Funny how they always bury their most fervent wish last. (The Bunker is old enough to remember when “counterspace” was that gap between the coffeemaker and the toaster.)
Is the Air Force too old and small to win?
That’s the bottom line in a second Mitchell Institute report, issued three days after the sky-is-falling study cited above. “We’re on a collision course” with reality says a retired three-star Air Force general who helped write the paper. Fighter force readiness could “fall off the cliff,” he added. (It already has [PDF].) “It may take losing” a major war before the U.S. public understands how vital military airpower is, adds a second retired three-star. The funding, he argues, doesn’t match the so-called National Defense Strategy that supposedly guides U.S. military priorities. The military-industrial-congressional-White-House complex uses the defense strategy as a crowbar for more money, instead of weighing doing less or accepting more risk.
The report’s key recommendation: boost fighter production from the current 72 to 109 per year. “A major portion of this modernization must be met by robust F-35 acquisition,” the report says. A series of planned so-called Block 4 F-35 upgrades will increase the plane’s combat power by a factor of 10, a booster boasts. A new radar is twice as capable, and better sensors will detect enemy emissions without betraying the F-35’s presence. A planned mod will cram one-third more missiles in the same F-35 weapons bay. Improved cockpit displays will give pilots only what they need to prevail. All this will be knit together by a new computer harnessing artificial intelligence and 25 times more processing power.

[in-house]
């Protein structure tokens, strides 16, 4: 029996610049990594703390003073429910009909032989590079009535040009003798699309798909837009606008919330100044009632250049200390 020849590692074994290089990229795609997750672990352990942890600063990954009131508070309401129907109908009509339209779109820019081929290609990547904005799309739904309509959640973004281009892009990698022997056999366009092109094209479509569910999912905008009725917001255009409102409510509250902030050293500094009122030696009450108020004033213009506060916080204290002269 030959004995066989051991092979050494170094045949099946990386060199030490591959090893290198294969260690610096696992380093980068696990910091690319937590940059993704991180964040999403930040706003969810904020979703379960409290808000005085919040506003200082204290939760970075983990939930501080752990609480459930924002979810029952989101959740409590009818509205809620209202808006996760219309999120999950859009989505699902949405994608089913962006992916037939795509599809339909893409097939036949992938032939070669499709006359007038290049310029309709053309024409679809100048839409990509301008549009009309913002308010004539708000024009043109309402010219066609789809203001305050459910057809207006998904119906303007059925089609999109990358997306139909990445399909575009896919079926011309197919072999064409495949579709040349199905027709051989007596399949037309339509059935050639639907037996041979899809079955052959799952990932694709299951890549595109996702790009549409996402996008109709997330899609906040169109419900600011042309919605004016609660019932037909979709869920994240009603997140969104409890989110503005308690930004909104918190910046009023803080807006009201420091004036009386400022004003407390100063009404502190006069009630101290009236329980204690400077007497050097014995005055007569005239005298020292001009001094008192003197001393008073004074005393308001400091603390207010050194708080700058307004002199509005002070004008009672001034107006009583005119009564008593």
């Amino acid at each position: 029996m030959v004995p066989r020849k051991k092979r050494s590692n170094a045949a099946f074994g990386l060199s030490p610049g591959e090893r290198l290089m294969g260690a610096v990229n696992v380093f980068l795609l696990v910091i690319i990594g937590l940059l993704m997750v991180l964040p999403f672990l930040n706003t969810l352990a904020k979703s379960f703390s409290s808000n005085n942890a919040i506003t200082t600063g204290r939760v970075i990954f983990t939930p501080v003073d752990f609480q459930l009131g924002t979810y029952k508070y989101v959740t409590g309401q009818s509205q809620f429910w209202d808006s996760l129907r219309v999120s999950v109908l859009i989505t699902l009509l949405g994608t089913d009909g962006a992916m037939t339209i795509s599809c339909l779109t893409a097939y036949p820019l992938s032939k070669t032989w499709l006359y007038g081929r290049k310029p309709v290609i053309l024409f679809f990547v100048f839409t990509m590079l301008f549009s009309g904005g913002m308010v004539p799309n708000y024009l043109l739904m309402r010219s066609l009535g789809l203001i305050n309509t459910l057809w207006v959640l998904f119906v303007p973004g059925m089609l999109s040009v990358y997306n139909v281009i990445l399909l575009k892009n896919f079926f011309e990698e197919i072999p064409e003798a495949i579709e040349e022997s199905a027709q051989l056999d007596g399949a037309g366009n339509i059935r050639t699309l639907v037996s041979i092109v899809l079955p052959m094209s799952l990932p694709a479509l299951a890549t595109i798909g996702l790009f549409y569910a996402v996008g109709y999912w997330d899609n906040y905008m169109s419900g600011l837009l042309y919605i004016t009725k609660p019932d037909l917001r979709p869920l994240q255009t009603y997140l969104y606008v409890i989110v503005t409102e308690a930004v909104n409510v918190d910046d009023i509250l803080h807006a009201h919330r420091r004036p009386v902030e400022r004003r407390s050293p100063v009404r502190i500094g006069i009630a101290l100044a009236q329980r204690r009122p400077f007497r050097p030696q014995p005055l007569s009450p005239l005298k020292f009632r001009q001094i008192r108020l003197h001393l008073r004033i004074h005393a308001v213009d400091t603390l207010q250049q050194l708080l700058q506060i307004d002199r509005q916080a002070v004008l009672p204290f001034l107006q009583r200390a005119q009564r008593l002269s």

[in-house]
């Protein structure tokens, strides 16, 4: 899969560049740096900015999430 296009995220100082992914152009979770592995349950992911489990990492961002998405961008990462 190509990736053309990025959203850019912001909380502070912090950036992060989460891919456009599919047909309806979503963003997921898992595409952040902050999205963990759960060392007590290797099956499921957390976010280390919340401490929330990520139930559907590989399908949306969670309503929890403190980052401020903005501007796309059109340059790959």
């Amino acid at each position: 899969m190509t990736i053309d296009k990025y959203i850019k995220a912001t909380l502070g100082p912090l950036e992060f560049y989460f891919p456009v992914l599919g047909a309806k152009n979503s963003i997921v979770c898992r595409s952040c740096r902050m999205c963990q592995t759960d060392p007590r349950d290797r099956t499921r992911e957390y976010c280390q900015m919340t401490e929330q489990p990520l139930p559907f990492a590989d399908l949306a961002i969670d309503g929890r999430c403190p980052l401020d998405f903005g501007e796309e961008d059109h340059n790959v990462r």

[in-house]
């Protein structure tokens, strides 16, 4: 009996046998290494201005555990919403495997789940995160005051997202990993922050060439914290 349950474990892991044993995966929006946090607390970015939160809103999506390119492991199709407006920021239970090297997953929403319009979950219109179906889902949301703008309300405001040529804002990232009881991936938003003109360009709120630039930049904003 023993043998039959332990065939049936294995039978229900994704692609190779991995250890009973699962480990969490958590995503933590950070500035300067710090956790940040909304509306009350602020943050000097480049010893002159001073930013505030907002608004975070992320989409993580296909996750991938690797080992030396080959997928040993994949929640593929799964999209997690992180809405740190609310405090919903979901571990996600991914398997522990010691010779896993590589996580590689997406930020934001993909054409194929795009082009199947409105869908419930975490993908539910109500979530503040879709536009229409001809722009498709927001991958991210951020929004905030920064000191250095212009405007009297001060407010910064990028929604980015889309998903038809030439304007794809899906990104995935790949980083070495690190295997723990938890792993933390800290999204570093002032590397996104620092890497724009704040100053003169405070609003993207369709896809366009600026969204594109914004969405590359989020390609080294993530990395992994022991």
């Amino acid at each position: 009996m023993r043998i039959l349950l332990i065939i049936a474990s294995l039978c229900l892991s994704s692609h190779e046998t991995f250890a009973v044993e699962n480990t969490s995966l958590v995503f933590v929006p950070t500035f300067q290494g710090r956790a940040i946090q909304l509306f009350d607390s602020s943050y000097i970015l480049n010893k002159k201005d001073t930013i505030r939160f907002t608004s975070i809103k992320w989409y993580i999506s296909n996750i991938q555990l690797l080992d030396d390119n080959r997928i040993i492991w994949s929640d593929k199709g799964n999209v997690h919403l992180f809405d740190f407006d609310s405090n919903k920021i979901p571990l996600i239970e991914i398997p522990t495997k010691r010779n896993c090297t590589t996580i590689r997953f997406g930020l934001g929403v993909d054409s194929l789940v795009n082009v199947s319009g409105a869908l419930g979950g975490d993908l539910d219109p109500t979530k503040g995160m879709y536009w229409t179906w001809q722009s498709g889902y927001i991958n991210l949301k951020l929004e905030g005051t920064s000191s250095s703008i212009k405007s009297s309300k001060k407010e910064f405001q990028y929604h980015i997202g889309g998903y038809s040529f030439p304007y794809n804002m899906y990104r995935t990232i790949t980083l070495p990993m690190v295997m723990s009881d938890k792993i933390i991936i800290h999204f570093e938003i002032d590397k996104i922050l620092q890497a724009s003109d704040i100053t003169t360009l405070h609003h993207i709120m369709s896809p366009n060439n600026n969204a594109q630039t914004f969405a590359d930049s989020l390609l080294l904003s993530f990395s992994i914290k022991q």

“After significant development and investment, the F-35 is on the cusp of fielding an extensive array of upgrades,” the report says, “that range from improved sensors and enhanced electronic attack systems to the added ability to carry a broader weapons portfolio and connect with more actors across the battlespace.”
Meanwhile, new F-35s remain grounded
Usually, when the military grounds an aircraft, it’s because of some problem that’s arisen after it’s been flying for awhile. But, as we’ve been told, the F-35 is an exceptional fighter. That’s why some of them rolling off their Texas assembly line starting this month will be grounded from birth.